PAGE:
The Committees on Doctrine and Pastoral Practice and on Ecumenical and Interreligious Affairs issued a statement June 18 clarifying points in a 2002 document on the relation between Jewish people and the New Covenant. They say this was necessary because some theologians have relied on the document falsely as "authoritative" and the document itself contains statements that are "insufficiently precise and potentially misleading." Here's the USCCB release:
WASHINGTON—A statement clarifying two points of Catholic teaching relative to the Jewish community was released June 18, at the spring meeting of the United States Conference of Catholic Bishops (USCCB). A Note on Ambiguities Contained in Covenant and Mission was jointly issued by the Committee on Doctrine and Pastoral Practice and the Committee on Ecumenical and Interreligious Affairs. The statement can be found at http://www.usccb.org/bishops/covenant09.pdf.
“Our most important concern here is a pastoral one,” said Archbishop Wilton Gregory, chairman of the Bishops’ Committee on Ecumenical and Interreligious Affairs. “The 2002 document, Covenant and Mission, raised many questions among Catholics in the United States about how the Church relates to the Jewish community. Today’s statement helps to answer these questions clearly.”
Bishop William Lori, chairman of the Bishops’ Committee on Doctrine and Pastoral Practice, stated that there were two key points at issue.
“The USCCB reaffirms what the Holy See has stated repeatedly: that while the Catholic Church does not proselytize the Jewish people, neither does she fail to witness to them her faith in Christ, nor to welcome them to share in that same faith whenever appropriate.” Bishop Lori said. He added that current debates over the question of how Catholics understand the covenant with Moses in relation to Christ were equally important. The covenant with Moses, that continues to be adhered to by Jews today, is fulfilled, Christians believe, in Jesus.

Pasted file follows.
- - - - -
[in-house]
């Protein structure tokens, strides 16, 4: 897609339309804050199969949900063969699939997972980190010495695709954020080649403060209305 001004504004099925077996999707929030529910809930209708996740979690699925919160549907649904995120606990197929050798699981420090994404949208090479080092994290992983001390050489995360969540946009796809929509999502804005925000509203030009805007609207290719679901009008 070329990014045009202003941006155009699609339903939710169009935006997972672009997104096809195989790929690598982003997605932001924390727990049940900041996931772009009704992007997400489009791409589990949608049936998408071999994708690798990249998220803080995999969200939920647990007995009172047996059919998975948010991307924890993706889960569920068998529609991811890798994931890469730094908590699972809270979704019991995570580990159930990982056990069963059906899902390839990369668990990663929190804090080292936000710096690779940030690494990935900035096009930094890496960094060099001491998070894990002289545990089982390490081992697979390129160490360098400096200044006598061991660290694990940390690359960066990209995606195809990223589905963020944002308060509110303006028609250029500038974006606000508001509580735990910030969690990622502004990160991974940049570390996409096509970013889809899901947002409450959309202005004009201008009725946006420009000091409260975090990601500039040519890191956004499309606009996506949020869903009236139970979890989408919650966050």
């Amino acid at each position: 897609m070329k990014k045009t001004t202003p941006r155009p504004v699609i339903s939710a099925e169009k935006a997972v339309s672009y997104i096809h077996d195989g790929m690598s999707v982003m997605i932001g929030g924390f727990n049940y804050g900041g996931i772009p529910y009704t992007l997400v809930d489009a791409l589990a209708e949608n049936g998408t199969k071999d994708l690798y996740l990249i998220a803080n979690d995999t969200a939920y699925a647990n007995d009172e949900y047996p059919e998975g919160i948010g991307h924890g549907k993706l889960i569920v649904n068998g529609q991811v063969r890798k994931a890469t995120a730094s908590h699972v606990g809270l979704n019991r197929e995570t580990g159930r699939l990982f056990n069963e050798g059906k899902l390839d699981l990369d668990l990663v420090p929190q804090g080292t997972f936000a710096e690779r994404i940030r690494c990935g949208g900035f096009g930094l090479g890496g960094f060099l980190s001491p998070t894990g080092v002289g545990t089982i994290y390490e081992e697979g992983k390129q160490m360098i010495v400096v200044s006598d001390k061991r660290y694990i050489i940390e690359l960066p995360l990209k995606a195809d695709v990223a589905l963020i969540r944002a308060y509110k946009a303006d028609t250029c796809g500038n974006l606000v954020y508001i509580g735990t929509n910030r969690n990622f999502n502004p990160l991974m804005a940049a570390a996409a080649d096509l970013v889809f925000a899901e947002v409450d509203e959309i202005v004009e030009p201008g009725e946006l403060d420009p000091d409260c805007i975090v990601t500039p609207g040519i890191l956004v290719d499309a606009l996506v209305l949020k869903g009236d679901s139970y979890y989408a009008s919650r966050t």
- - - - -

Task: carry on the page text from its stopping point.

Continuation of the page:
“As followers of Jesus, we see his covenant as fulfilling God’s plan for the salvation of all peoples, both now and at the end of time,” Bishop Lori said.
Archbishop Gregory commended the on-going work of scholars and pastors in Catholic-Jewish dialogue. “Pope John Paul II once referred to Jews as ‘our elder brothers and sisters in faith’”, he said. “By continuing our study together, we hope to deepen our understanding of Jesus and our relationship with each other in God’s redemption of the world.”
Abraham Foxman of the ADL has responded today saying in part:
"This document, if taken at face value, reintroduces the notion that Catholics can use interfaith dialogue as a means to invite Jews to Christian baptism," said Abraham H. Foxman, ADL National Director. "If so, then it is unacceptable, for such a statement would foster mistrust between Jews and Catholics and undermine years of work building a positive relationship based on mutual trust and respect of our differences in faith."
I don't think that's exactly what the document says, but it does eliminate any notion that Christ is not the fulfillment of God's relationship with Israel or that Christians ought not witness their faith appropriately among Jewish people. Read the whole pdf here.
HT - St. Louis Catholic.